Sergeant Mullins is outside the window, with a spade.  He levers the sash open and releases the child’s fingers.  He pushes the window up to its full reach, jams a stick under it and takes the little hand in his.  You’ll be better before you’re married, he says, and slips sixpence into the child’s uninjured grasp.  There’s a smudge of earth on his face and his eyes are kind.

Sergeant Mullins and his wife have not been blessed with children.

Thank you, Sergeant, you say.

I’ll bring some more tools, he says.  I know you’re well able to use them, but take care the little ones don’t lose them on you.

I will, you tell him.

You stand looking at each other for a moment and then he nods.

Good, he says, and hefts the spade. Good.

He’s gone.


You’re older now and retired, but they still call you Sergeant and you’d still face down any ruffian causing trouble outside a pub. You’re tall and strong in your late seventies. You still go to the bog with your sleán to cut the turf, but Mrs Mullins is worried.

What if you die out there?

Sure, at least they’ll know where to find me, you reassure her.

One day last week, you met Mrs Gallagher and you confided that you were thinking of buying your coffin.  All her children did very well.  The little fellow with the sore fingers  is teaching in some university down the country, and even the fellow you thought would end up in trouble has a good job.  One of the girls married a doctor who graduated from UCG the same year as your niece.

Why don’t you do that Sergeant? said Mrs Gallagher.  You could bring the coffin home and maybe Mrs Mullins would line it the way you’d prefer.

That’s a very good idea, you thought.

You could even climb into it, said Mrs Gallagher, and see if you like it.

You aren’t sure if Mrs Gallagher is having a little laugh at your expense, but that’s all right.  She raised five children and raised them well.  You did what you could to help.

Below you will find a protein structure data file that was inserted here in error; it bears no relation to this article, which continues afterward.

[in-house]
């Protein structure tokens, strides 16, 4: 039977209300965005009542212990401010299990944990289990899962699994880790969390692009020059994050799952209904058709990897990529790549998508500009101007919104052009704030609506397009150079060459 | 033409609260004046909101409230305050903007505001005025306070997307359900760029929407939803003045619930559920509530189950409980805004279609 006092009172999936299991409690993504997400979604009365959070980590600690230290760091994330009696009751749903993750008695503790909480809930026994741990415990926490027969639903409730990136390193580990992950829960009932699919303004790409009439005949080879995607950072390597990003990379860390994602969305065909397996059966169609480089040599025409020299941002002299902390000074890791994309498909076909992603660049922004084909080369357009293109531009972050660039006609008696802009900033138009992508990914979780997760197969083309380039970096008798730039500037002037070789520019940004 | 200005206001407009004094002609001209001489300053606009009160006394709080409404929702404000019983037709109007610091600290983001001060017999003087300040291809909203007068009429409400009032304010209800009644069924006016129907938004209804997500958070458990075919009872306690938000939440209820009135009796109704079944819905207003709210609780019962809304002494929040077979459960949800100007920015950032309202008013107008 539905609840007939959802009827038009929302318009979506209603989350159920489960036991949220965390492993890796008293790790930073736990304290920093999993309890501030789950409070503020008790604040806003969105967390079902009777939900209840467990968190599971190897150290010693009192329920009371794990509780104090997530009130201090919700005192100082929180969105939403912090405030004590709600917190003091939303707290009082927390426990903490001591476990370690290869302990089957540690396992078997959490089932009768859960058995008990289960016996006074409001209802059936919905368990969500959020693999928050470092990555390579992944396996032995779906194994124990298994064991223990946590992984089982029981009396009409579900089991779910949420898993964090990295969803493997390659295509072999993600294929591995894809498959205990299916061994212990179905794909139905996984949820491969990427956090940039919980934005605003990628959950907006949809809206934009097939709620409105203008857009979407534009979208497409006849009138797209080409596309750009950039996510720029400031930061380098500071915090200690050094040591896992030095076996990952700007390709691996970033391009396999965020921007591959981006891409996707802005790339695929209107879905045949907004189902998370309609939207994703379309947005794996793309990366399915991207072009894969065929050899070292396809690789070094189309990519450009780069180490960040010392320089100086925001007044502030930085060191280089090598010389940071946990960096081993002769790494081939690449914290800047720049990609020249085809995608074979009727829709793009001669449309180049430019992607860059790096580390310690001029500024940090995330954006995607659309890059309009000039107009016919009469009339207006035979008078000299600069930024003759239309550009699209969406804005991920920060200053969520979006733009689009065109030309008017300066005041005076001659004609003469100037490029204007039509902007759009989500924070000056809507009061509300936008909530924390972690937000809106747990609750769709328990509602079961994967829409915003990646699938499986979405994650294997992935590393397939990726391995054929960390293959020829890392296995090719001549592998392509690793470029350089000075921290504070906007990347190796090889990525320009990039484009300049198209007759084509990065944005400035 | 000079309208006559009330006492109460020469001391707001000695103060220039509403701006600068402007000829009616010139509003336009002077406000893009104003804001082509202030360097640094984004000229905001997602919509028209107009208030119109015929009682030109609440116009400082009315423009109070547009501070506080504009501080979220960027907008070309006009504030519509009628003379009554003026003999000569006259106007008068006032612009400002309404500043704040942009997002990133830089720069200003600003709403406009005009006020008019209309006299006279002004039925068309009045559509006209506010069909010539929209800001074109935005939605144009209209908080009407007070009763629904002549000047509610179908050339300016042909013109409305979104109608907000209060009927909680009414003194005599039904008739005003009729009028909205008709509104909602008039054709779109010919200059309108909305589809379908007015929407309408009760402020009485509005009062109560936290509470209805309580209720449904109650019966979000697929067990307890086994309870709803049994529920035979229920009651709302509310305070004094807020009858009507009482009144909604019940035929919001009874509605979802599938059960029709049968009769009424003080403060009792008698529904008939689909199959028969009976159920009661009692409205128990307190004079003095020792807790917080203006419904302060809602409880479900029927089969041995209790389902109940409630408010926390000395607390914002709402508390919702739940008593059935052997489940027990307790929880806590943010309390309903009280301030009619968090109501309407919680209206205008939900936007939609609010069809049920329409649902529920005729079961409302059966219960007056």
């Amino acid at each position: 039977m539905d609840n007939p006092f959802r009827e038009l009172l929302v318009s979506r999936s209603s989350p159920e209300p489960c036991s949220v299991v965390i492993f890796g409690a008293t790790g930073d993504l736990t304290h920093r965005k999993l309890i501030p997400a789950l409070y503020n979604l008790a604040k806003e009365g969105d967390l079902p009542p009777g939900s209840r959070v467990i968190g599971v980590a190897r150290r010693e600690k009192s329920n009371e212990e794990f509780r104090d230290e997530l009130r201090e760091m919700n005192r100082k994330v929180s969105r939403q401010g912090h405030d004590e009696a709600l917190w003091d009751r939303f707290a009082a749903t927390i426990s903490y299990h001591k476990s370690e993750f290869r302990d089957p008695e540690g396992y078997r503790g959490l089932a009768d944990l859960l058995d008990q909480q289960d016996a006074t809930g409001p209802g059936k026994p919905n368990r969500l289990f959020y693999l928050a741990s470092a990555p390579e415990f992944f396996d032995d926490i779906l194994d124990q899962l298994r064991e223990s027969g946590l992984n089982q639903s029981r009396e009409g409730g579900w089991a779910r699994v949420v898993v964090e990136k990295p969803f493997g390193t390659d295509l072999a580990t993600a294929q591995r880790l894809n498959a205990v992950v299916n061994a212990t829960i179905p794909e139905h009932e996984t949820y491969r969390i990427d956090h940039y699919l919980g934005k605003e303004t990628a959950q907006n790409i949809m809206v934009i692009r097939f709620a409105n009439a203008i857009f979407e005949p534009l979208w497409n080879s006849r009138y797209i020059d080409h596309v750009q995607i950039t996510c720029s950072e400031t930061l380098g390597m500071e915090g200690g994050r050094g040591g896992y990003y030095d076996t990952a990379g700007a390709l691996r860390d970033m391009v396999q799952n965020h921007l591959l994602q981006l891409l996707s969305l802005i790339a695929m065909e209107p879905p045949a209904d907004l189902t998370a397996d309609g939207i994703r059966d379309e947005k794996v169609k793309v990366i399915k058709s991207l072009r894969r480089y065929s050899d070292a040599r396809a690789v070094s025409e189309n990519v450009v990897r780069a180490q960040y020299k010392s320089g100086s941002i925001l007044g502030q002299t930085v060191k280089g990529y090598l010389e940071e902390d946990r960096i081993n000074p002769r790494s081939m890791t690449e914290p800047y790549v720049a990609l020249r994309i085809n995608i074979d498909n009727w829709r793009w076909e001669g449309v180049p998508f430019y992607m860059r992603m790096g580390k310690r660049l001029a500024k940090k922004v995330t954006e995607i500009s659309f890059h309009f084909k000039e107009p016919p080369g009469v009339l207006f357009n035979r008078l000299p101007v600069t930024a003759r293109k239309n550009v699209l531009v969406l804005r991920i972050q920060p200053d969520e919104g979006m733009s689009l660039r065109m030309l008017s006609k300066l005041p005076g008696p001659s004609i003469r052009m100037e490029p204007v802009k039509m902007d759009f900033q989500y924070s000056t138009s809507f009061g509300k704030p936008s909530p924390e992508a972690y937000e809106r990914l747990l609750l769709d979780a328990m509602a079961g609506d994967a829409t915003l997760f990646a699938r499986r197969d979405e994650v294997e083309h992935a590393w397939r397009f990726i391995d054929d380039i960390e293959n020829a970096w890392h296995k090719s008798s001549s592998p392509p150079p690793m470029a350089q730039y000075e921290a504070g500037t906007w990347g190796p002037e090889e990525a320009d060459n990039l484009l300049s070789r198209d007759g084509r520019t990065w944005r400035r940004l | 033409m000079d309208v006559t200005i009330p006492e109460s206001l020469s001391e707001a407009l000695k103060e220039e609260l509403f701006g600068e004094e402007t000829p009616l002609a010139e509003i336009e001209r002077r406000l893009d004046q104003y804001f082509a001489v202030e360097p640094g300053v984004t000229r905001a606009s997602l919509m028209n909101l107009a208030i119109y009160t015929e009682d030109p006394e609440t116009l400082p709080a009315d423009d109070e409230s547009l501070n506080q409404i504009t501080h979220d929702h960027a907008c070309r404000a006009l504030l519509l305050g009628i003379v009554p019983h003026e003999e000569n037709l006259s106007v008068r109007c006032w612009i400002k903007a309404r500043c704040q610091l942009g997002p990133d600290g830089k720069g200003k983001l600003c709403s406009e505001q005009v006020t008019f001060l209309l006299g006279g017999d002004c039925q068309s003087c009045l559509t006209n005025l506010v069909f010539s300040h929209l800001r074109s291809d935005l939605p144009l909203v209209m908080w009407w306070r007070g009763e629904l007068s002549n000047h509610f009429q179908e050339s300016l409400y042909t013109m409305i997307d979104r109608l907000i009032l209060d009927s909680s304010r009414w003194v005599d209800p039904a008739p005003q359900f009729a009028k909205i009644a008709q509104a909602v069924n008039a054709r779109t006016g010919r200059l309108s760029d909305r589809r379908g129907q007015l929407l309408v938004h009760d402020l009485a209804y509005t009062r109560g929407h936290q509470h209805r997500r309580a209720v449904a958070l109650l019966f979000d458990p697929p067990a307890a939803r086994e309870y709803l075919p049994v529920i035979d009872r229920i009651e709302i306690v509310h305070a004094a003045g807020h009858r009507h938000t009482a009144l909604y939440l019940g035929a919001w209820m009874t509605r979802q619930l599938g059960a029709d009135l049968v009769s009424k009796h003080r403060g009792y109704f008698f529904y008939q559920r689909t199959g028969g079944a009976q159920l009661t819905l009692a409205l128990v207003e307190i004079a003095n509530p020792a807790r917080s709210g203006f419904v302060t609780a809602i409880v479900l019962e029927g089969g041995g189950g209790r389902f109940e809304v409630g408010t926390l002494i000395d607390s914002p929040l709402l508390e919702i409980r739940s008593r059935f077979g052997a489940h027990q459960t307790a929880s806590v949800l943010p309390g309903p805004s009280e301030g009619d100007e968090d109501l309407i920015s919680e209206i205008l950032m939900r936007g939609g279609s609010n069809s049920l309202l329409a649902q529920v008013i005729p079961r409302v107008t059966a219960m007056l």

They’re gathered in your home but you’re not there.

Mrs Mullins is making tea.

He just said, “I think I’ll go to bed now.”




Previously: The pissing file of Schull.



14 thoughts on “Sergeant Mullins Goes to Bed

  1. Top’s , you capture the essence and feel of those day’s gone by in a wonderful way , reminds me of one you wrote a while back about ‘Schull ‘ , good stuff , really enjoyed that , ta .

  2. A good man for a story, enjoyed the morning coffee even more than usual reading this. Excellent!

  3. I hope that was a prelude to a book you have written, or maybe, one in progress? If so, I want a signed copy to put next to my John B Keane collection.

  4. Great atmosphere–lovely read this evening–takes my mind off all the shite going on in the past few days–many thanks Bock.

  5. Thanks for the comments, folks. I’ll probably keep tweaking this as errors and clumsy constructions become evident.

  6. Please dont do any tweaking with this one.
    Its like when a song is first created. Its usually best at birth.
    Tweaking can turn good art beige.
    This is good art.

  7. I agree with Long John
    You can’t improve on perfection, if it aint broken dont fix it